In view of the foregoing, we sustain this aspect of the protest.

Intermark also asserts that, in order for the competition to be conducted on an equal basis, the SLA should be required to perform the contract using a small business blind licensee. Intermark further contends that the small business licensee should be required to meet the limitation on subcontracting requirements applicable to small business concerns, FAR Sec. 52.219-14, namely, that it should be required to expend at least 50 percent of the contract labor cost for its own employees. Intermark maintains that these requirements apply because the regulations implementing the RSA require that the SLA's proposal be evaluated using the same established criteria under which all proposals will be judged. 34 C.F.R. Sec. 395.33(b).

This argument is without merit. The RSA is designed to enlarge economic opportunities for the blind, and includes no limitation on the size of the entity that will perform a contract awarded pursuant to the RSA. 20 U.S.C. Sec. 107 et seq. This being the case, subjecting SLAs to requirements designed to ensure contract performance by small business concerns would be inconsistent with the underlying purpose of the RSA, and would tend to negate the RSA preference's precedence over small business preferences. See Department of the Air Force--Recon., supra.

Additionally, the regulatioQn to which Intermark refers, 34 C.F.R. Sec. 395.33(b), does not require that the SLA be bound by small business requirements such as the limitation on subcontracting, but states only that:

[s]uch solicitations for offers shall establish criteria under which all responses will be judged. Such criteria may include sanitation practices, personnel, staffing, menu pricing and portion sizes, menu variety, budget and accounting practices.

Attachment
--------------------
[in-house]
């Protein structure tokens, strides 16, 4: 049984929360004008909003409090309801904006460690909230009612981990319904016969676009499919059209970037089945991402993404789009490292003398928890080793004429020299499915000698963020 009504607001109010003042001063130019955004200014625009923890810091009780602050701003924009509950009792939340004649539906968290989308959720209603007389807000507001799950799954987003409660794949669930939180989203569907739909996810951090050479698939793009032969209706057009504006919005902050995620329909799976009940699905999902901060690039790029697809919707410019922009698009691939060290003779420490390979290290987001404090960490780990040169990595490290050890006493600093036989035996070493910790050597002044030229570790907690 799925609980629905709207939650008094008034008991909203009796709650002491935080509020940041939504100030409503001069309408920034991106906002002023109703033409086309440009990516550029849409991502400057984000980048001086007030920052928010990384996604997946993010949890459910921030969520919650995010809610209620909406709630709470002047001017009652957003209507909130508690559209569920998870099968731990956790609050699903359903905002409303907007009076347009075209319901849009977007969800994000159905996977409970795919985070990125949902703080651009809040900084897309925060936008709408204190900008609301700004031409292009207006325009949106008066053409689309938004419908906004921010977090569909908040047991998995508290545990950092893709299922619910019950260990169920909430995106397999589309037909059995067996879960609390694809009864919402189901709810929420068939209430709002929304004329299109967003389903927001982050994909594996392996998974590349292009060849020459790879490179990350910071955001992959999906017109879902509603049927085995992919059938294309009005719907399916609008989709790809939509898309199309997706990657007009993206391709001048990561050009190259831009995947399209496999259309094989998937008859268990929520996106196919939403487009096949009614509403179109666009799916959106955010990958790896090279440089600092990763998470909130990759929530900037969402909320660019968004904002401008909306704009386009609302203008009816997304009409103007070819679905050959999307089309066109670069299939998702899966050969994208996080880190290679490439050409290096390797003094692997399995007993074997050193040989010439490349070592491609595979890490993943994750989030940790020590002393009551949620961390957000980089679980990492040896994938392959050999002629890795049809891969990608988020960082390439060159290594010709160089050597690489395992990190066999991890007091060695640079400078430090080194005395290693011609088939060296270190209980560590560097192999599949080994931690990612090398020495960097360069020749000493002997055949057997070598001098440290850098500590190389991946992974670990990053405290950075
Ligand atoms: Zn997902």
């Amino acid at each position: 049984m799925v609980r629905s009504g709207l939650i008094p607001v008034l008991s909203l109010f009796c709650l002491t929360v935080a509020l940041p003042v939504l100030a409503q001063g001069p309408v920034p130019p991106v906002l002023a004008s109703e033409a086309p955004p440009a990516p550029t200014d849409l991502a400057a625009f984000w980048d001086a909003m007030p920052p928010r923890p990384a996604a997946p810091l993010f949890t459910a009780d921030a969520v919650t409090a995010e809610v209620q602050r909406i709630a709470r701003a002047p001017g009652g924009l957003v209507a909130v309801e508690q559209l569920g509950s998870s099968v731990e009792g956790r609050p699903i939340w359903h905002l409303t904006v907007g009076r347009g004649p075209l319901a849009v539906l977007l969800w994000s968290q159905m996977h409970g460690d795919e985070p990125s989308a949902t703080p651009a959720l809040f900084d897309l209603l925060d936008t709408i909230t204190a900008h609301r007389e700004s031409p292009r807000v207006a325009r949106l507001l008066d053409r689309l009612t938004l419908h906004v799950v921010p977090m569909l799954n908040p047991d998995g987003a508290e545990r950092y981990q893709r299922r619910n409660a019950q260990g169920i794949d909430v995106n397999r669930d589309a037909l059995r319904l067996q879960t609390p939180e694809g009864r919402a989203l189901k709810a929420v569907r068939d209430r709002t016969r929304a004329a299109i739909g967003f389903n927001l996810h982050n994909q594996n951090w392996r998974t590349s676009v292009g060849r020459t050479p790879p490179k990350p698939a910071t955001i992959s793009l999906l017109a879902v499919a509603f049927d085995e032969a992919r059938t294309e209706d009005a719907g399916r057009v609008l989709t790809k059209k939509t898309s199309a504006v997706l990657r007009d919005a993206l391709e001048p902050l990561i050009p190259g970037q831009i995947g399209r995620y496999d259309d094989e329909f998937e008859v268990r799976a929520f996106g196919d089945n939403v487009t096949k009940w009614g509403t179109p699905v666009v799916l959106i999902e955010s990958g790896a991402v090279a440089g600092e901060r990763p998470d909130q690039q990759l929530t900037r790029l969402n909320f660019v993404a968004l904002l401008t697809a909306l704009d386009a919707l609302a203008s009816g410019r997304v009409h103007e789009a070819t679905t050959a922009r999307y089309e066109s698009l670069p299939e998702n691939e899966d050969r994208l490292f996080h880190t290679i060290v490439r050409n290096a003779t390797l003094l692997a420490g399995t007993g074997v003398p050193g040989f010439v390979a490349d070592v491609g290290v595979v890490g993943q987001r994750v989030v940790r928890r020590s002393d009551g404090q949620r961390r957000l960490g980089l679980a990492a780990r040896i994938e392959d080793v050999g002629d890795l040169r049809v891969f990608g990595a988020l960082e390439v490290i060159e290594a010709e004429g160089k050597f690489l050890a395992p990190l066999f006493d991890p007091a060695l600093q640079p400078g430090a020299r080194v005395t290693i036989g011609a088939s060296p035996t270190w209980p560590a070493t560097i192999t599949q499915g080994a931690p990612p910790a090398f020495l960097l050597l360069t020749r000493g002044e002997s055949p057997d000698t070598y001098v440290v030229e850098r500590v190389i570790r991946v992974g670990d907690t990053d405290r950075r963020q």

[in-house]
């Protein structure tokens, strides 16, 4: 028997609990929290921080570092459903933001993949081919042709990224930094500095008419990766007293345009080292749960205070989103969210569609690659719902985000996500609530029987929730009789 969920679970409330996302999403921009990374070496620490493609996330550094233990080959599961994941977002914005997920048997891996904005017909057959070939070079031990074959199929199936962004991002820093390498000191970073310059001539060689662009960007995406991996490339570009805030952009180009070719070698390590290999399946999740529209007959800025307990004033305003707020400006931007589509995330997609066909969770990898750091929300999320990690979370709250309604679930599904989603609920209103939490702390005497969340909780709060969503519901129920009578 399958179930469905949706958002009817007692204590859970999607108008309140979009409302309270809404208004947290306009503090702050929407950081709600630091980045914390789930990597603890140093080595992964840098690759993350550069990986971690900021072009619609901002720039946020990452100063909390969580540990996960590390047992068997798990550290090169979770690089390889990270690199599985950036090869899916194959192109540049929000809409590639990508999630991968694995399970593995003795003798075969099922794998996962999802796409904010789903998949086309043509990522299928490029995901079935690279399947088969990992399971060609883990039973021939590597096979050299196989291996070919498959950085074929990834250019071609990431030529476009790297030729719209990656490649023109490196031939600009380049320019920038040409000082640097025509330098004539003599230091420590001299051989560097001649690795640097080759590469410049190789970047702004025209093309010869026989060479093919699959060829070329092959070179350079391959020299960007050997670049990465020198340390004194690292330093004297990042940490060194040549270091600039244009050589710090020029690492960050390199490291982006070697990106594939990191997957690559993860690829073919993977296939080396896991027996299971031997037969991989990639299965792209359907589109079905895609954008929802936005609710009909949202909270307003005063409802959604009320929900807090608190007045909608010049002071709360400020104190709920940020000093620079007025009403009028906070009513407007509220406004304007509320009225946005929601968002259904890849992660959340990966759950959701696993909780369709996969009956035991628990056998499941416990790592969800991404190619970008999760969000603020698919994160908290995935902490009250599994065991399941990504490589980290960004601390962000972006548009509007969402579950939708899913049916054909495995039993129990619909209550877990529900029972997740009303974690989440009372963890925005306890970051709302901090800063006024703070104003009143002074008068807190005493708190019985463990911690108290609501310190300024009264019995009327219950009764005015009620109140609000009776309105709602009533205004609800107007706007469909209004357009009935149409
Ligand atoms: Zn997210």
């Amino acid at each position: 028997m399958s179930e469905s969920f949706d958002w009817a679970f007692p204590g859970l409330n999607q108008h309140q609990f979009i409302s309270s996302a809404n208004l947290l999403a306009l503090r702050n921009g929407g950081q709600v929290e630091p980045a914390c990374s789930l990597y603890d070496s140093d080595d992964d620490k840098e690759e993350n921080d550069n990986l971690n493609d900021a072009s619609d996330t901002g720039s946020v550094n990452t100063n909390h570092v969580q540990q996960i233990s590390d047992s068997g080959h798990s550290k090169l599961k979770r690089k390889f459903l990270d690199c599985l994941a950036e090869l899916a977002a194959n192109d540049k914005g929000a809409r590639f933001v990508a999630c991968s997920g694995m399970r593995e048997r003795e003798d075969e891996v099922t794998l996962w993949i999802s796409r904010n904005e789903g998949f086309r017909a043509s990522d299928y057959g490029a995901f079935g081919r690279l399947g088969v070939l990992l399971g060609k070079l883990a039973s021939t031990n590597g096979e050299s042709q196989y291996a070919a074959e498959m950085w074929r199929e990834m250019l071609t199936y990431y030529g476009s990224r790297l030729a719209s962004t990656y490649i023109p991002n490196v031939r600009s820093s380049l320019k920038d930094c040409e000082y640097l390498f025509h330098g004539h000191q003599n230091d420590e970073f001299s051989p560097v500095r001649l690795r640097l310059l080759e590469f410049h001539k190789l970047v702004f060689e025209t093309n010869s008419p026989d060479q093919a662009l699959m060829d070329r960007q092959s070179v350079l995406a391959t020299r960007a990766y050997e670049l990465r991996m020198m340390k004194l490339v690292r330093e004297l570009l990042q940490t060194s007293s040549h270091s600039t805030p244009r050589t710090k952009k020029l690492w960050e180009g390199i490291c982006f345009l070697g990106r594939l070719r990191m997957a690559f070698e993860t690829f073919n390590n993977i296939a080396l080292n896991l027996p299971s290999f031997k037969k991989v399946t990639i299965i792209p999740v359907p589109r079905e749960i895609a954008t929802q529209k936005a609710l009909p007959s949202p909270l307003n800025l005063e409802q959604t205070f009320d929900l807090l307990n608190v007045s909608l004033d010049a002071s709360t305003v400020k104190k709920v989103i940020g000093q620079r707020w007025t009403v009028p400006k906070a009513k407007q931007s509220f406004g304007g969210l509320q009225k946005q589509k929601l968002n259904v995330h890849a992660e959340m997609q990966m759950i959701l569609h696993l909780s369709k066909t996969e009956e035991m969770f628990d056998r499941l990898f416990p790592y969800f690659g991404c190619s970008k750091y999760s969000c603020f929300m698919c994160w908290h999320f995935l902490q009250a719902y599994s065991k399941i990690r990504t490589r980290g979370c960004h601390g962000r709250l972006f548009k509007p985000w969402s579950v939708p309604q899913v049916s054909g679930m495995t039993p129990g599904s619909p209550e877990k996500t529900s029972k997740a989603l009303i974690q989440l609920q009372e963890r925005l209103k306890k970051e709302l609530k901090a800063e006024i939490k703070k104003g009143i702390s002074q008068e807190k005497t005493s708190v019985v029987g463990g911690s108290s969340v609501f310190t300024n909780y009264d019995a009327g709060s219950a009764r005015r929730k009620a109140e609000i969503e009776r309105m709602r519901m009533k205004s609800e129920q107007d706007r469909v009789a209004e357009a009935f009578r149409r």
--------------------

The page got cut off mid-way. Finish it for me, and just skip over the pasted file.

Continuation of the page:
This regulation relates to the substantive, comparative bases under which proposals will be evaluated; it does not provide that the SLA's eligibility for award is subject to requirements of the Small Business Act.

We recommend that the Army amend the solicitation so that the acquisition is generally set aside for small businesses, but also permits the SLA to compete and be afforded the priority in consideration for award required by RSA and its implementing regulations. We also recommend that Intermark be reimbursed the costs of filing and pursuing its protest, including reasonable attorneys' fees. 4 C.F.R. Sec. 21.8(d)(1) (2002). Intermark's certified claim, detailing the time spent and the costs incurred, should be submitted to the agency within 60 days of receiving this decision. 4 C.F.R. Sec. 21.8(f)(1).

The protest is sustained.

Anthony H. Gamboa General Counsel

1. Pursuant to the terms of the RSA, 20 U.S.C. Sec. 107 et seq., (2000), each state has a state licensing agency (SLA), designated by the Secretary of Education, which licenses blind business concerns within the state. 20 U.S.C. Sec. 107a. Where an acquiring activity has a requirement for cafeteria services (including full food services such as those required here), the agency is required to invite the SLA to compete for the requirement. 20 U.S.C. Sec. 107d-3 (e); 34 C.F.R. Sec. 395.33 (b)(2001). If the SLA's proposal is found to be within the competitive range, the regulations contemplate that the acquiring agency will consult with the Secretary of Education with a view to making award to the SLA. 34 C.F.R. Sec. 395.33.

2. In the solicitation at issue in Automated Communication Systems, giving the HUBZone concerns' proposals the benefit of the 10 percent price evaluation preference could be viewed as potentially affecting the ability of the SLA proposal to be included in the competitive range. In contrast, under the "cascading" approach recommended here, the preference afforded the SLA is undiluted because there will be no price evaluation preference, and there is no risk that its chances for being within the competitive range will be hurt by limiting the competition to the SLA and small business concerns (on the contrary: eliminating the participation of large businesses may improve the SLA's proposal's chances in this regard). The approach we are recommending thus preserves the priority of the RSA preference vis- -vis the Small Business Act preference.